SINGAPORE - Three years after seeking professional help for depression, Ms Nadera Abdul Aziz found herself sitting on the edge of her window ledge, ready to jump.
"The voices in my head just got louder in asking me to end it all, but luckily I backed out eventually," said the 23-year-old, who had "divine intervention" to thank for her change of heart.
She had been inconsistent in taking her anti-depressants at the time because it reminded her of her dependence.
Unlike some of her struggling peers who shy away from getting help, Ms Nadera took the initiative to make an appointment at the Institute of Mental Health when she was 19.
"I couldn't sleep for four consecutive days and was crying for no reason in my bed, so I decided it was time to do something beyond seeing a counsellor," she said.
Despite getting assessed and treated, her battle with the illness continued into her university days, when she would cut herself and had suicidal thoughts.
She suffered from low self-esteem and often beat herself up for not maintaining first-class honours for her degree.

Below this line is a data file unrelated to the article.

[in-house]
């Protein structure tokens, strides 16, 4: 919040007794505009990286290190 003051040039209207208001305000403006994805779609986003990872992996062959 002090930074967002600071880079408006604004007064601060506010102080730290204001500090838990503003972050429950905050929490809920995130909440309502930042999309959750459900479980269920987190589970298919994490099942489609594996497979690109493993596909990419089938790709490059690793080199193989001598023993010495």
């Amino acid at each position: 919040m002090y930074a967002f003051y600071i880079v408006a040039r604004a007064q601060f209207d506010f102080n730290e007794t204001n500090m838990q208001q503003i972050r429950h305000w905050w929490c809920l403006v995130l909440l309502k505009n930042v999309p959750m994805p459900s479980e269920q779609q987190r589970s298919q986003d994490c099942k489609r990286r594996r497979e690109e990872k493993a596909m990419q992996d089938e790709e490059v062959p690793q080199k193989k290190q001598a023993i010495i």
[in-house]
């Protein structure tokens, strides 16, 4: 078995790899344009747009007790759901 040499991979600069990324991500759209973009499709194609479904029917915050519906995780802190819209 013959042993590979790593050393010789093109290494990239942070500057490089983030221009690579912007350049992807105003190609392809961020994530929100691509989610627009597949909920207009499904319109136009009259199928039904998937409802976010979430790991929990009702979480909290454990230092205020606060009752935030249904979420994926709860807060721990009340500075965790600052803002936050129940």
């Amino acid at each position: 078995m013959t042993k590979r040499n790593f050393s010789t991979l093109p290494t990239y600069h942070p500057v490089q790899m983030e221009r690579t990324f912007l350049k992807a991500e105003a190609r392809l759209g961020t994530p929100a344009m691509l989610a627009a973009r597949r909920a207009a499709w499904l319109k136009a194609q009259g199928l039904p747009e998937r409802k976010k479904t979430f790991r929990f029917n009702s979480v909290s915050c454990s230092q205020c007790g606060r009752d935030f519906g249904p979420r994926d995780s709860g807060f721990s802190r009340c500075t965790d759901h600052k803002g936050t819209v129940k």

But she persisted in going for check-ups and today the public servant no longer needs to take any medication.
Ms Nadera first became depressed after going through a strained friendship in her secondary school days.
Like her, 21-year-old "Natalie" sought formal help only years after the symptoms surfaced.
Natalie recalled growing up, from when she was as young as six, with overwhelming feelings of sadness that came out of the blue. Whenever her hands shook or she felt breathless, she would cope by isolating herself at home or wandering the streets at night.
These episodes became more frequent when she graduated from polytechnic last year. She wanted to be a freelance dancer but was worried that the unstable income would not be sufficient to support her ageing parents.
Late last year, her parents urged her to seek help after she confided in them when they caught her smoking.
"I tried to get through this myself because I knew it would be a huge financial burden on my parents, but now I know it is important to tell others about how you feel," she said.
Ms Nadera agreed. "Seek help early and persist in it because you may feel worse before you get better," she said. "If I had nipped the problem in the bud earlier, things may have worked out differently."
This article was first published on January 25, 2015.
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